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AC/DC: Glasgow couple William and Margaret Young encouraged their children to play music. They moved to Sydney, Australia, in 1963. Their eldest son Alexander Young remained in Britain. Renamed George Alexander, he formed the band Grapefruit.
Another son, George Young (Junior) had a starring role in The Easybeats before moving into production. A younger brother, Malcolm, was inspired to try music, joining an act called Velvet Underground (no relation to the Lou Reed act). Their younger brother Angus formed his own group, Tantrum, and AC/DC in 1973.
There have been dozens of Web sites (a) repeating possible name sources, nearly all with sourcing of the sort "I think I heard this" or "a friend told me that" or (b) speculating on possible satanic connections when the group has repeatedly denied them. Of course most of these Internet items are written by fans who can't directly go to the band, like a journalist can, to get answers (so I did). But most can presumably read - even if they can't spell or write grammatically - so they've only to read books such as this to get the answer. It seems their research never extends beyond the Internet, or even as far as checking out some of AC/DC's old TV interviews which give answers.
The name source: "AC/DC" came from a household appliance. The question is, which: a vacuum cleaner or a sewing machine? There's a dispute over who owned the machine - the Youngs' mother Margaret or sister, also called Margaret? Then there are contradictory reports over who noticed it (Angus and his sister Margaret are the people most often cited) and who came up with the name (Margaret, Angus, Malcolm, another relative?)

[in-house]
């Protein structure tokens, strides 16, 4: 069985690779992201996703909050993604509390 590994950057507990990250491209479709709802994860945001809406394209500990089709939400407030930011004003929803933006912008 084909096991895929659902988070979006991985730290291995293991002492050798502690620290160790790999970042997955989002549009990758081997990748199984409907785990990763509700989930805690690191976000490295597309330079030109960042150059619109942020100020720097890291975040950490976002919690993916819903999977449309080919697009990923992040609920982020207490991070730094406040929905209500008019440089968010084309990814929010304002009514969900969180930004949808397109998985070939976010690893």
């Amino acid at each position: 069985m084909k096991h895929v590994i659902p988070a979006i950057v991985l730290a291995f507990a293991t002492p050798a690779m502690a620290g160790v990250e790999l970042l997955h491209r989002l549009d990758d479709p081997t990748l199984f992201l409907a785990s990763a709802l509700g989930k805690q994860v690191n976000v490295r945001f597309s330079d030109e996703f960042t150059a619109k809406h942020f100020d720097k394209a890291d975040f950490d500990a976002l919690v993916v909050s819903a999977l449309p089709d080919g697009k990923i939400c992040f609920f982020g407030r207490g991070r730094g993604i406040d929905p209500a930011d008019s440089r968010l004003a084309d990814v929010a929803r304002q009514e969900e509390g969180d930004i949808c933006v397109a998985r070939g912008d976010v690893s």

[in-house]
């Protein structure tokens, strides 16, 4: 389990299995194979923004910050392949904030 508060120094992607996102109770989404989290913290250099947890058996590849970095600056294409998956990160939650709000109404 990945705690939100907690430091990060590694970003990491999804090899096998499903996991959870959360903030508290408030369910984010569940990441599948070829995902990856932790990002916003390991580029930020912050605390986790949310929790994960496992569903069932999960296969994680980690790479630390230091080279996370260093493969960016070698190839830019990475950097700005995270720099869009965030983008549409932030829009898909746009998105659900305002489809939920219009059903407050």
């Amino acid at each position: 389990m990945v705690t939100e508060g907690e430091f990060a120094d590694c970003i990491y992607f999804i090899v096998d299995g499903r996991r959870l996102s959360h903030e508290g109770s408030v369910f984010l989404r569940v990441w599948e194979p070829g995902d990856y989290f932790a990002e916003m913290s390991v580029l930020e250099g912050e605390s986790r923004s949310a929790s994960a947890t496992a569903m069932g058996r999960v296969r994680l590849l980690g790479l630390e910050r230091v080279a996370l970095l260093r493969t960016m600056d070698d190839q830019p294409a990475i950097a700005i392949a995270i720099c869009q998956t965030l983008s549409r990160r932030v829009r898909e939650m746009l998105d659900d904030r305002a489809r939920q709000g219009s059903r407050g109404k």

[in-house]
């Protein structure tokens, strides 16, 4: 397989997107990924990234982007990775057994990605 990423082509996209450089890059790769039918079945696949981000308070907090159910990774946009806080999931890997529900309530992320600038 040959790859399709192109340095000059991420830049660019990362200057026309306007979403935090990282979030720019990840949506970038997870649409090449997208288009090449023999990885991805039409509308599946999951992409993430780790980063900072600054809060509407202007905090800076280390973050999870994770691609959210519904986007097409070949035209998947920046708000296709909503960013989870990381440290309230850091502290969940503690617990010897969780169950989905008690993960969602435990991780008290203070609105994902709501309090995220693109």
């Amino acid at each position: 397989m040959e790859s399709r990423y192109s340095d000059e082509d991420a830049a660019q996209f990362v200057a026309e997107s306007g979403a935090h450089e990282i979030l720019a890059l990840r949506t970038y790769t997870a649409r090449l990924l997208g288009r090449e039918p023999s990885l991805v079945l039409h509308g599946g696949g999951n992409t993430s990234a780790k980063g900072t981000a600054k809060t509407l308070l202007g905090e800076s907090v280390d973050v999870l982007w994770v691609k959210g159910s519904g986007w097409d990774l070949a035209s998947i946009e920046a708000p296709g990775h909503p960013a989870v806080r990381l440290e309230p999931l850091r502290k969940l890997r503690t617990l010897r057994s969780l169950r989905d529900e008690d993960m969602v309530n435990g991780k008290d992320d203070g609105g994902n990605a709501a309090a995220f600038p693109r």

AC/DC confirmed to the author comments made for a VH-1 interview. Malcolm says the name came from sister Margaret's sewing machine.
The meaning: There's agreement that the moniker was chosen because of its believed electrical connotations. AC/DC means "Alternating Current/Direct Current" to indicate that an electrical device can use either type of power. The brothers felt it summed up the raw energy and power-driven performances they aimed for.
In some countries, including Australia, AC/DC was and is also known as a slang term for bisexuality. Malcolm said he didn't know this in 1973: "It wasn't widely used." AC/DC made it with singer Bon Scott's macho image and emphasised the electrical theme through albums such as Powerage.
The early AC/DC songs didn't contain any especially evil meanings, and even the later ones - hard rock bands such as AC/DC were accused of interest in the occult and devil worship - can usually be explained easily. (Highway To Hell, for instance, from a disastrous tour.) The critics suggest "AC/DC" means "Anti-Christ/Devil's Child(ren)", "Anti-Christ/Devil Christ" or "After Christ/Devil Comes". These look badly-fabricated attempts by religious groups to unfairly besmirch the group.
Tribute bands include BC/DC, from British Columbia, and AC/DShe, an all-female San Francisco version.
The name's said one letter at a time "A-C-D-C", "Ay-cee-dee-cee" for English speakers. In Australia "Acca-dacca" is an often-used alternative.
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